Kim received guidance on nuclear development

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Kim received guidance on nuclear development

North Korea formed a seven-member special committee in charge of developing and producing its nuclear arsenal, chaired by supreme leader Kim Jong-un, said a South Korean government source who specializes in North Korea.

According to an internal government document obtained exclusively by the JoongAng Ilbo, the seven-member committee, the name of which can roughly be translated as the Military First Revolutionary Committee, has led the North’s efforts to develop nuclear weapons, with Kim Jong-un at the lead.

The other six members are Kim’s younger sister Kim Yo-jong; Workers’ Party secretary Choi Ryong-hae; Ri Yong-gil, chief of the North Korean army’s general staff; Kim Sul-song, Kim Jong-un’s older sister by a different mother; Pak To-chun, secretary of the Workers’ Party in charge of the military and machine-building industries; and Kim Kyong-hui, Kim Jong-un’s aunt.

The seven-member committee could be likened to South Korea’s National Security Council run by the Blue House, which convenes to make decisions on national security.

The intelligence bureau views the special revolutionary committee as the highest decision-making body for the North’s long-range missile and nuclear development projects, giving guidance to Kim Jong-un on setting the dates for nuclear detonations and long-range missile launches, the source said.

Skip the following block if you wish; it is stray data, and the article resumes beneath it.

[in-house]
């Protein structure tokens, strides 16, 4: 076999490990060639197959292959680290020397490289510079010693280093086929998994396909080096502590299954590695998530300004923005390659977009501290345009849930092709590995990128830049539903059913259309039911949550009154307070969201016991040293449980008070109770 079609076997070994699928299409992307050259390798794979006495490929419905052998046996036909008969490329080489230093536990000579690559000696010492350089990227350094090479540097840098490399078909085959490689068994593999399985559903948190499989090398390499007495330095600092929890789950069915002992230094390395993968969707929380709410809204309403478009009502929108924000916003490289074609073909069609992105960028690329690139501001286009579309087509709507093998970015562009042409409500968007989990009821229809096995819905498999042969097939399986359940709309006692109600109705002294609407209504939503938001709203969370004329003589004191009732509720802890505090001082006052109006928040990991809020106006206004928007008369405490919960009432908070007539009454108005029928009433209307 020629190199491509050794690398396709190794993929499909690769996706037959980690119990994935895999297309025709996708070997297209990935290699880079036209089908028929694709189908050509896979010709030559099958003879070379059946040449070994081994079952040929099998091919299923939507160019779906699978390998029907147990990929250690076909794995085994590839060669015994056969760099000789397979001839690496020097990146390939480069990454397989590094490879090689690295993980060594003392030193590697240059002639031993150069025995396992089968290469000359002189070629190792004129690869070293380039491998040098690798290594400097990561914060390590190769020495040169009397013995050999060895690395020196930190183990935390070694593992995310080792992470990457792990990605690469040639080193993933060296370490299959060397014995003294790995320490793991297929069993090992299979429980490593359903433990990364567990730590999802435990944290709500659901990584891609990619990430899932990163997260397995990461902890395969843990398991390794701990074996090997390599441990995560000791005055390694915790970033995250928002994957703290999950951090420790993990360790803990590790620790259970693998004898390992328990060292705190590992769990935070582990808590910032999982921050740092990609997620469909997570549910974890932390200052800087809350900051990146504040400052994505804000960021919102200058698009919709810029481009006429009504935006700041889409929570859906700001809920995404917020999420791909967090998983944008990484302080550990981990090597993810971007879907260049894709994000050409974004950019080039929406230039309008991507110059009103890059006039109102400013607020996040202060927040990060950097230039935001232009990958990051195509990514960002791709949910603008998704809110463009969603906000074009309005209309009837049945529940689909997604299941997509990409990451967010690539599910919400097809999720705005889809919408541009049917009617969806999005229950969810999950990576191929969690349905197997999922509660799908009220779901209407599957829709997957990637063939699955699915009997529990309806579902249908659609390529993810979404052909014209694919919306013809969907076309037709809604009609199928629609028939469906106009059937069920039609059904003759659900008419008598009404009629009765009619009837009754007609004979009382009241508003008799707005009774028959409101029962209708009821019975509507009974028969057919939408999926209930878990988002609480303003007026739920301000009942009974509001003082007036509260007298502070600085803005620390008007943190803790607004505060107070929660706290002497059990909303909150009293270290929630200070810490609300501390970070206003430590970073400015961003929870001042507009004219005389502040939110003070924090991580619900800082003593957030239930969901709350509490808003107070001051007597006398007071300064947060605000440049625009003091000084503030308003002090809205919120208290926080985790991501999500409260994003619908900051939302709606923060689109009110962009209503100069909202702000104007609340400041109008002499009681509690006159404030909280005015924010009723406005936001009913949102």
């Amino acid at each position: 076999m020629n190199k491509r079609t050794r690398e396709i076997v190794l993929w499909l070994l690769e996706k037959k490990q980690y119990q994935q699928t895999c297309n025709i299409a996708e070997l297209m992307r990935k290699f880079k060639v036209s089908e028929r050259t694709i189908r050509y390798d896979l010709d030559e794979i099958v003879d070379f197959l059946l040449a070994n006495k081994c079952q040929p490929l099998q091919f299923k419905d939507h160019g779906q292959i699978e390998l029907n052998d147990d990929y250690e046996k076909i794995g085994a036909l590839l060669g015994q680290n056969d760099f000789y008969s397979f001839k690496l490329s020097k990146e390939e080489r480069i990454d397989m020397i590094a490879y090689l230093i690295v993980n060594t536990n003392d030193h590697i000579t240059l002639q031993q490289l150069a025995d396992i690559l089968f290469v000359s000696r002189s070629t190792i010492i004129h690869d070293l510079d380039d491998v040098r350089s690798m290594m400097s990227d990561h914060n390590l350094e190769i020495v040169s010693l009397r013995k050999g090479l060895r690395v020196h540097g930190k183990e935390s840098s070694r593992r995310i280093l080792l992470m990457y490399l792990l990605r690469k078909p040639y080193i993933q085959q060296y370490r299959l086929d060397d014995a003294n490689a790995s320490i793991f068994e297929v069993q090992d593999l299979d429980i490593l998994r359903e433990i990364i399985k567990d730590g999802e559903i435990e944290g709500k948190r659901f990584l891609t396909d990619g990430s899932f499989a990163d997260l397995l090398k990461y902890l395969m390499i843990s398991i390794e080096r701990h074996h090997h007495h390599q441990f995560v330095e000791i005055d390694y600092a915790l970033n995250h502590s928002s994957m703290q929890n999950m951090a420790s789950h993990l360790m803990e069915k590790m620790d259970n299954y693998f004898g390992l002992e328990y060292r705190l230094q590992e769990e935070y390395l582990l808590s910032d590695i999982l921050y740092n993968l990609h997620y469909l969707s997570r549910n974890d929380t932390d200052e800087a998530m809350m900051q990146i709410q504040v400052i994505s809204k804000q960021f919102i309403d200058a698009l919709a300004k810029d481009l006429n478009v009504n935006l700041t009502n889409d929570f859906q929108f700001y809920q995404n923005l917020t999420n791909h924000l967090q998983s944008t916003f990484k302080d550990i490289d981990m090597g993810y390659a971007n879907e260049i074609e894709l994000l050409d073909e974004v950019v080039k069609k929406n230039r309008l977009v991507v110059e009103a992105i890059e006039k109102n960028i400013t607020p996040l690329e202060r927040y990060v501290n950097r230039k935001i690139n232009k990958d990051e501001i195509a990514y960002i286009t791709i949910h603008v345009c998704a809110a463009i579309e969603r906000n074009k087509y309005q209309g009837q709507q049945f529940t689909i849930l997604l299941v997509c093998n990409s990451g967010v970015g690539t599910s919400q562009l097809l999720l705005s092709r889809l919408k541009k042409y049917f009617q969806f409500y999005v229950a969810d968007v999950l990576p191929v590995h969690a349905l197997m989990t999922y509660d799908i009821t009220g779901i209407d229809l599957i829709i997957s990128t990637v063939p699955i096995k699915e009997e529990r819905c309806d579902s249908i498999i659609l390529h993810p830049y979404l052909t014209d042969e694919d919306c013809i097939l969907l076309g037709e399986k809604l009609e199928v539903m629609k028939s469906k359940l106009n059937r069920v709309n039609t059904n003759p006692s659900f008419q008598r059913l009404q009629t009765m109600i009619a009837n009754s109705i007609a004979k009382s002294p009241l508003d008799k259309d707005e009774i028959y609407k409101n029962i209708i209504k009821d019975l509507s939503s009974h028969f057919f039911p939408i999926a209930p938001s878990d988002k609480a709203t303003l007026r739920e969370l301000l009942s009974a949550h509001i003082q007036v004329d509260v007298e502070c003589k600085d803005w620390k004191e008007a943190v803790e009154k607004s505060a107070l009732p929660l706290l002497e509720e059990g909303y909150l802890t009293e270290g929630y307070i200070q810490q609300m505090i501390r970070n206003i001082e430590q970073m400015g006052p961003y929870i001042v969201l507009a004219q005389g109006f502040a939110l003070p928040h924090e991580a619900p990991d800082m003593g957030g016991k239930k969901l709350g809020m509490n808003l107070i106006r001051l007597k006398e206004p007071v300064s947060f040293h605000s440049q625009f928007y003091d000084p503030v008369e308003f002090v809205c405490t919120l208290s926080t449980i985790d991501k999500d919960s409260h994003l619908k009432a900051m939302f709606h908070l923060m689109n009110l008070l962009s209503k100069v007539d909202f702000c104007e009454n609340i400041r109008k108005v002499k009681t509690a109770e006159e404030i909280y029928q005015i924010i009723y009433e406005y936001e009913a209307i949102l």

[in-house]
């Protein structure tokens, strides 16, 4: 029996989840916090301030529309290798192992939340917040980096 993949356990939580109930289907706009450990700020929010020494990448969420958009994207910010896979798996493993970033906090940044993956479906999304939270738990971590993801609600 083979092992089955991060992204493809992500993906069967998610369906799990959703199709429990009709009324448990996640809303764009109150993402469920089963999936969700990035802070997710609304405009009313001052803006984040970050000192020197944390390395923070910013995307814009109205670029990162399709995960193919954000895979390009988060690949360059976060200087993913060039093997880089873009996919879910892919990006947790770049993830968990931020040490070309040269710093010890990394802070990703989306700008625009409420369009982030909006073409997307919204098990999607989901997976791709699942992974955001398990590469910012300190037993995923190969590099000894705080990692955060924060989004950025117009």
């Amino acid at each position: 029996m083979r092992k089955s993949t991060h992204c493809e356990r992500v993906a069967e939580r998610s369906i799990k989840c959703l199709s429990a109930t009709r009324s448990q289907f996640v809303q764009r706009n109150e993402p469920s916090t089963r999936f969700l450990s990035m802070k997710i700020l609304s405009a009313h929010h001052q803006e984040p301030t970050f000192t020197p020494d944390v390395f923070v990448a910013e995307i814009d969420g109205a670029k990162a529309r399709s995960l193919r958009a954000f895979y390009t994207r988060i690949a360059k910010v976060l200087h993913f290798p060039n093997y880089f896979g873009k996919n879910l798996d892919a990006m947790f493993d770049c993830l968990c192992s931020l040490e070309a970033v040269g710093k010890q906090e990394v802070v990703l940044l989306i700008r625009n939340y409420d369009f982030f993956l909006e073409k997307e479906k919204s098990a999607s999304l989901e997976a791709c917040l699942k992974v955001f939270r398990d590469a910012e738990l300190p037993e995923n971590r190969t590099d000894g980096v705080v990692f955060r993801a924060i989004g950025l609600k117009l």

According to the government’s assessment from the internal document, Kim Jong-un differs from his father in making decisions in that he delivers judgments after consultation with a committee, while Kim Jong-il was known to have made decisions rather unilaterally. The junior Kim succeeded the throne upon his father’s death in December 2011.

After the North’s fourth nuclear test on Wednesday, which the North claimed was a hydrogen bomb test though many experts have refuted this due to lack of evidence, the Communist country released a photo of Kim signing an order for the test to go ahead, writing that the central party approves of the test. The disclosure of such a photo is seen as evidence of Kim following procedural steps.

The intelligence community assesses that Kim created the special body after the North’s third nuclear test in February 2013, after which he was thought to have felt a need to streamline the decision-making process. On the membership of Kim Kyong-hui, Kim’s aunt who has not been seen in public since the execution of her husband, Jang Song-thaek, in December 2013, the source said there might have been some reshuffling in membership since the incident.

Pak To-chun is also believed to have been removed from his position, since he has not been seen accompanying Kim Jong-un in pubic, which also must have led to a membership change on the committee.

The South Korean government also discovered that there is a group called the Nuclear Safety Management Body, which officials understand to be carrying out decisions made by the seven-member committee led by Kim Jong-un. Kim Won-hong, the state security minister; Ri Yong-gil, chief of the military general staff; and Kim Yong-chol, chief of the North’s General Bureau of Reconnaissance, are among the members of this group, according to the government document.

BY LEE YONG-JONG [kang.jinkyu@joongang.co.kr]

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